Eastenders Is A Documentary, Insists Johnson

EASTENDERS is a gritty, fascinating documentary that has proven invaluable to understanding London life, Boris Johnson said last night.

The London mayor has signed-up to appear in at least one episode of the show and said he cannot wait to meet some of the city's most colourful characters.

He added: "I would like to ask Ian Beale what I can do for small businessmen who never really seem to get anywhere and I'd also like to invite Peggy Mitchell to head a mayoral task force on knees-ups.

"And of course I want to pay my condolences to the family of Pauline Beale. Unfortunately I was unable to attend her memorial service because I had to go to the funeral of an actress named Wendy Richard."

Mr Johnson wants to use his appearance on the show to kick start an international campaign to promote jellied food products and raise funds for his pearly king and queen sanctuary.

Meanwhile the mayor's advisors have tried illustrating the show's fictional nature by playing tapes of Dirty Den's resurrection, but this was dismissed as 'nothing more than cockney voodoo magic, as practised by Chas and Dave when they sing 'rabbit' with supernatural speed'.

Emma Gerving, an assistant producer, said: "We have prepared a story line which would see Mr Johnson asking lots of patronising questions before being dragged into the bogs at the Queen Vic and given a right good kicking.

"But if he's absolutely sure it's a documentary then we could make it very convincing."

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Report Proposes Royal College Of Mouthy, Teenage Skanks

MOUTHY teenage skanks who think they are better than you should be awarded full professional recognition, according to a major new report.

Former health secretary Alan Milburn said children from poor, skanky backgrounds are failing to break into high-status professions, mainly because they are so lazy and stupid.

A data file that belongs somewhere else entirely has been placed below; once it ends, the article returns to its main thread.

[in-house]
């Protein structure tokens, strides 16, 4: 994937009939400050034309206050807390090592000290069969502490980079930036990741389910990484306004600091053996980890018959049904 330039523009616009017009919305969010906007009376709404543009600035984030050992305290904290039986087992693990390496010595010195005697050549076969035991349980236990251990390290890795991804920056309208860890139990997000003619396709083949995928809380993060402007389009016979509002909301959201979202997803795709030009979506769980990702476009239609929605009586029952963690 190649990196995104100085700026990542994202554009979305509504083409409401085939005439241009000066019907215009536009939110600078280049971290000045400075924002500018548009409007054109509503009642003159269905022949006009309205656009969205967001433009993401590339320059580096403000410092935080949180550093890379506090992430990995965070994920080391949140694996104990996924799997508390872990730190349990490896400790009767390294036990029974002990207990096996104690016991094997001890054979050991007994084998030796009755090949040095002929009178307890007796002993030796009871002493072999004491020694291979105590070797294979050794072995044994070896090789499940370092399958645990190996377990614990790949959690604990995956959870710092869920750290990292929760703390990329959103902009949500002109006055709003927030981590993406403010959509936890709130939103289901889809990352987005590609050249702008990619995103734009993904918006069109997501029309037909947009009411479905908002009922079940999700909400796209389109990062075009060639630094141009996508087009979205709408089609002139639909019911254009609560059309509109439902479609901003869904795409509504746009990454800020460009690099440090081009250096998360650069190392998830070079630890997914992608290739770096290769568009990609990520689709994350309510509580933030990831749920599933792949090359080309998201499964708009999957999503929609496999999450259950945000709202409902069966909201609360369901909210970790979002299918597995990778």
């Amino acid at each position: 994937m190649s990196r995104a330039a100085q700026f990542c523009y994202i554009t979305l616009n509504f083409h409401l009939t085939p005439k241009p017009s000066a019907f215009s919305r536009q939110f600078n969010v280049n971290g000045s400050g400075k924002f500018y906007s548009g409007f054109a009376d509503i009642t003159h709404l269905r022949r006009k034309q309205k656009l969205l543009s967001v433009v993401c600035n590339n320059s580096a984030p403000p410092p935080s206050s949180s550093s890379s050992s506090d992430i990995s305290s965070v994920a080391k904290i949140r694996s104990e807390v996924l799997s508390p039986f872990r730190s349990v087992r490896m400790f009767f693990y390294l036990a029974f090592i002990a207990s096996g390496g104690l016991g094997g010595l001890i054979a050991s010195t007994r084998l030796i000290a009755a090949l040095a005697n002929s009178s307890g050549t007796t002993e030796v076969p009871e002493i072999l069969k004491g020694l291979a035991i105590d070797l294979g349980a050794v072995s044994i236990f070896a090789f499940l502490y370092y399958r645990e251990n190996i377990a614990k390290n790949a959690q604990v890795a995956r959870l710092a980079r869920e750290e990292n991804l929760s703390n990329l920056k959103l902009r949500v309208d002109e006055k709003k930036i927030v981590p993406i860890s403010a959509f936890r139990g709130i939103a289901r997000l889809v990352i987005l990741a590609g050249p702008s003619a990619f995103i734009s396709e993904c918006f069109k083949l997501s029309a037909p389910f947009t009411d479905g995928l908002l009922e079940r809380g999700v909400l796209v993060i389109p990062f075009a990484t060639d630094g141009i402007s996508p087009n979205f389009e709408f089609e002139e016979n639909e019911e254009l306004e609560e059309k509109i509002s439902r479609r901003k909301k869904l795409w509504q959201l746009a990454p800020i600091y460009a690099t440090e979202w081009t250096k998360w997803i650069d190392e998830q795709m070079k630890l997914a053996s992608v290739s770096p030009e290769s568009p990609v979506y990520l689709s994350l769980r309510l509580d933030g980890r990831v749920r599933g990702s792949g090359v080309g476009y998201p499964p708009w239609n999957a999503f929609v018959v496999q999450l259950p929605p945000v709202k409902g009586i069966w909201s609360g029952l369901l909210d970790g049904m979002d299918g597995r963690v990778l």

And in a ground-breaking study he claims the only reason children from affluent backgrounds are able to become lawyers and doctors is because they have passed all the necessary exams.

In a bid to increase social mobility he is calling for university status to be awarded to bingo halls and wants well-mannered children from homes with ensuite shower-rooms to be as badly educated as cheeky, aggressive children from homes with large second-hand television sets.

He said: "We must also raise their ambitions in a way they can relate to. As most poor people spend an awful lot of time watching television, perhaps we need more programmes about doctors and lawyers."

He added: "Poor people would make excellent judges. By watching the Jeremy Kyle show everyday many of them have developed an acute sense of right and wrong.

"Is there anyone better qualified to preside over a dispute between two big fat sisters with dark green tatooes who have both been impregnated twice by the same retard?"

But Bill McKay, a lawyer from Darlington, said: "I know quite a few working class professionals, but not once have I met a plasterer and thought, 'given the right opportunities this man could have been professor of 19th century French literature at Cambridge'."

Meanwhile Tom Logan, a binman from Stevenage, said: "I work 35 hours a week, I have a good pension and I go on holiday twice a year. And I'll bet you my perfectly good car that I'm happier than most of the Guardian-reading cocksuckers who think I need their help."